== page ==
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September 01, 2022

Ohio Legislative Update

Last Updated: September 1, 2022

OVERVIEW

Ohio held its second primary on Tuesday, August 2nd for State Senate and House seats as well as State Central Committee. The legislature remains on recess until after the November 8th general election. Over the past several weeks, G2G has met with many public officials. On the local level, we’ve connected with Cleveland Mayor Justin Bibb, Cleveland City Council President Blaine Griffin, and Cuyahoga County Executive Candidate Chris Ronayne on digital connectivity, healthy food access, and business development issues. In Columbus and Cleveland, we’ve talked with Governor DeWine, Lt. Governor Husted, Department of Development Director Lydia Mihalik, and Ohio Senate Finance Chairman Matt Dolan about issues ranging from economic development to bioscience innovation to K-12 education. Within Congress, we recently met up with Reps. Troy Balderson, Shontel Brown, Dave Joyce, and Tim Ryan about similar issues moving through Congress as well as implementation of the CHIPS Act and Inflation Reduction Act and the launch of the new Intel semiconductor manufacturing facility near Columbus. Many officials will be at the September 9th ribbon cutting for the facility with President Biden and G2G is working with the City Club of Cleveland to plan an event on how this facility connects to Northeast Ohio’s innovation ecosystem.

After the November elections, the legislature will return to a lame duck session to move a number of bills to the floor and onto Governor DeWine’s desk before the end of the year. All eyes are on how Ohio will spend its remaining $280M of ARPA funding as well as General Revenue Funds (GRF) that will shape just how expansive the next Operating Budget can be for FY2024-25. In January, the work begins on this two-year state Operating Budget that includes funding opportunities for nonprofits. If you are considering funding from the state for programming, now is the time to start planning. Join us for Part II of G2G’s Nonprofit Webinar Series on advocacy and accessing funding on Monday, October 3 at noon where we will talk to two nonprofit leaders who have successfully advocated for state policies and funding. You can register here to attend the webinar.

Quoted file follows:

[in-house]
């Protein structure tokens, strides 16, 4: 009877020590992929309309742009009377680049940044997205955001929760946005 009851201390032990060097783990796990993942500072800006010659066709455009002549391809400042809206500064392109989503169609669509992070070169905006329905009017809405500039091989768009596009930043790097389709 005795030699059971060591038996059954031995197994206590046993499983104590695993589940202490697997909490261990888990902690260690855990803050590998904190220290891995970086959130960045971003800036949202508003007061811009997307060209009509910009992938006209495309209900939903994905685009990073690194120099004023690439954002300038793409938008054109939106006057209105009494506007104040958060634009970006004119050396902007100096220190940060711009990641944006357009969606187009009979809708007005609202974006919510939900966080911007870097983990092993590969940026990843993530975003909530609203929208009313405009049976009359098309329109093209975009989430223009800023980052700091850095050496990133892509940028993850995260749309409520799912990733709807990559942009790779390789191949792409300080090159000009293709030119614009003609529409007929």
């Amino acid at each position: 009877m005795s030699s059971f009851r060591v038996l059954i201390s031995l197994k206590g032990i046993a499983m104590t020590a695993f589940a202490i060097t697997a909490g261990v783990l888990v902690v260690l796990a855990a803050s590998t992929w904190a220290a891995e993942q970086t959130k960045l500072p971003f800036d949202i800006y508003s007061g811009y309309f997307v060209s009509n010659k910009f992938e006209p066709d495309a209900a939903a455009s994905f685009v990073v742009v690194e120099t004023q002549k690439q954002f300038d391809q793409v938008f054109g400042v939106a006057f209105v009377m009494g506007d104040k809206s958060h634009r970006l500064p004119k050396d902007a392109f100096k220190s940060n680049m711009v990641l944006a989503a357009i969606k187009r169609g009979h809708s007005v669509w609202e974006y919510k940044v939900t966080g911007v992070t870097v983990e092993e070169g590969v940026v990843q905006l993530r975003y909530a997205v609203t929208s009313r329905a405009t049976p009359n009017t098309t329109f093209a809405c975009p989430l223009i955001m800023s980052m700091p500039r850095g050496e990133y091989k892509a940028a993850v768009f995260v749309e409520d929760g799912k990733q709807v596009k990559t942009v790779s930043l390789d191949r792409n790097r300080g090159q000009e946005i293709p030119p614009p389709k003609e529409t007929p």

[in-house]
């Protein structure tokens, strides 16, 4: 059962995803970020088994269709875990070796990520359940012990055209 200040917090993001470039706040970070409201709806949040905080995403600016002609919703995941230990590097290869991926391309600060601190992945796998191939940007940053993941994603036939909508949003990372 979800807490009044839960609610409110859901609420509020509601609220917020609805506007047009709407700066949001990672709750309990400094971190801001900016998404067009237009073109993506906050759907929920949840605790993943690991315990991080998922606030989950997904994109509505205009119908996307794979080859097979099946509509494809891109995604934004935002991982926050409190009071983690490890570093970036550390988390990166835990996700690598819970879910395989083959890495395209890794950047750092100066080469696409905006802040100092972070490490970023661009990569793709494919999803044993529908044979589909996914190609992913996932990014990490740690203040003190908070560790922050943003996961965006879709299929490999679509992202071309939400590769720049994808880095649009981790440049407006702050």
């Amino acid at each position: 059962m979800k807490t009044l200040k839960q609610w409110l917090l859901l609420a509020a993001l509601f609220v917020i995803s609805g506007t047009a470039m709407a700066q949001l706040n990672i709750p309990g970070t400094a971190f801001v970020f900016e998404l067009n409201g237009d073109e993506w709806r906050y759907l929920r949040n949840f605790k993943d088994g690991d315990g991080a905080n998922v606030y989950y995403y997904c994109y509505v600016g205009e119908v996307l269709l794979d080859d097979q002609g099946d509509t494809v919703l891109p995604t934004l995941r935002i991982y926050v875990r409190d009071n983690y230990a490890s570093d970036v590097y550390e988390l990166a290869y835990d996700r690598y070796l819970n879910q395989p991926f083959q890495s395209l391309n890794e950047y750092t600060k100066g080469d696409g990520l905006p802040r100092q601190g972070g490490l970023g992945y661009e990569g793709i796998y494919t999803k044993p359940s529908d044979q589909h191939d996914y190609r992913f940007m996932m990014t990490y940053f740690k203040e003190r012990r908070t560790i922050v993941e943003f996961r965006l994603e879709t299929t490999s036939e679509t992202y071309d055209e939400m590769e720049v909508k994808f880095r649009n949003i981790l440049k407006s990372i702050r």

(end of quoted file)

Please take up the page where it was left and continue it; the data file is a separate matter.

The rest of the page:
CHIPS act and intel

President Biden will deliver remarks at the Intel facility’s groundbreaking in Licking County on Friday, September 9th. This follows Congress passing and Biden signing into law the CHIPS Act as well as the White House executive order on implementation of the CHIPS and Science Act. The Administration has emphasized its commitment to quickly increase production of semiconductors, strengthen research and design leadership, and grow a diverse semiconductor workforce to give the country a competitive edge on the world stage.

The $20 billion Intel investment for semiconductor factories in Ohio includes $50 million in grants to Ohio higher education institutions over the next 10 years and another $50 million for educational collaboration nationwide, to be matched by the U.S. National Science Foundation (NSF). The program will be open to Ohio-based higher education entities and staff, including technical centers, academic researchers, faculty, and other educators. Funds can be used to address curriculum development; faculty training; laboratory equipment upgrades; novel research to advance semiconductor fabrication; and student opportunities including internships. This $100 million combined national effort will seek proposals from researchers and educators across the U.S. to develop curriculum that improves STEM education at two-year colleges and four-year universities, including minority-serving institutions, and supports novel research on semiconductors.